… the prime cause (whether it be of inequity or inflation) is ignorance. The dynamics … are not understood, not formulated, not taught….. [CWL 15, 82]

man as external agent has not the systematic guidance he needs to operate successfully the machine he controls. [CWL 21, 109]

Academia’s failure threatens economic liberty.

Lonergan realized that failure to understand correctly what is needed if the economic process is to perform well is gravely threatening to democratic liberty. That is why he undertook his serious study of economics. [CWL 15 Editors’ Introduction, xxx]Continue reading →

The interconnected channels of the Diagram of Rates of Flow provide a closely knit frame of reference. The channels account for booms and slumps, inflation and deflation.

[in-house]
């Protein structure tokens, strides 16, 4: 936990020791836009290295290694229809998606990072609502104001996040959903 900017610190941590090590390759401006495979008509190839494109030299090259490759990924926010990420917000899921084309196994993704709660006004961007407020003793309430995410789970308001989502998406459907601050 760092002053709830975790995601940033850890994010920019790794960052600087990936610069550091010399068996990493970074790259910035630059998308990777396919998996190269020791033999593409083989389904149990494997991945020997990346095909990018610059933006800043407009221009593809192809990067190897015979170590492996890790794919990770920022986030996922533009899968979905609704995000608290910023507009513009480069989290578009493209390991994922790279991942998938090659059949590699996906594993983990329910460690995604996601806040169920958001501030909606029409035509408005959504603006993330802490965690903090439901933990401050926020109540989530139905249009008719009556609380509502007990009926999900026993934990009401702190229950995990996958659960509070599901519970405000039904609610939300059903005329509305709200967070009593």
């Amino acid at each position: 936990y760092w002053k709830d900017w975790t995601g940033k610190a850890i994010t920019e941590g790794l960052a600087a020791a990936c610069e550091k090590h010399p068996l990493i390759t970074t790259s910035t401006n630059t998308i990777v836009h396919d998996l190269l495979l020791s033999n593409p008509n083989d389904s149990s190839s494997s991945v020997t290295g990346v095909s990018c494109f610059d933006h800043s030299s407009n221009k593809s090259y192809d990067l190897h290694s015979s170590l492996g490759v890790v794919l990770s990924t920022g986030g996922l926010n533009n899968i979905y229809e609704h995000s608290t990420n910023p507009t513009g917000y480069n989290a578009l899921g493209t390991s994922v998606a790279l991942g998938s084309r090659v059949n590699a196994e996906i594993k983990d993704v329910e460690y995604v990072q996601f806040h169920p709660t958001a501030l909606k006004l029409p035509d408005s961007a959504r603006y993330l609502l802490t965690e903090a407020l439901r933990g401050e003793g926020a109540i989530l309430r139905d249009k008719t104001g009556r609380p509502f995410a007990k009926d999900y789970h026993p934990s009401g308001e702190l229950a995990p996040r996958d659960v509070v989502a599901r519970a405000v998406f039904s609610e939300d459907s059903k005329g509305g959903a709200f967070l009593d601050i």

The method of circulation analysis resembles more the method of arithmetic than the method of botany. It involves a minimum of description and classification, a maximum of interconnections and functional relations. Perforce, some description and classification are necessary; but they are highly selective, and they contain the apparent arbitrariness inherent in all analysis. For analytic thinking uses classes based on similarity only as a springboard to reach terms defined by the correlations in which they stand. To take the arithmetic illustration, only a few of the integral numbers in the indefinite number series are classes derived from descriptive similarity; by definition, the whole series is a progression in which each successive term is a function of its predecessor. It is this procedure that gives arithmetic its endless possibilities of accurate deduction; and, as has been well argued, it is an essentially analogous procedure that underlies all effective theory. [CWL 21, 111]Continue reading →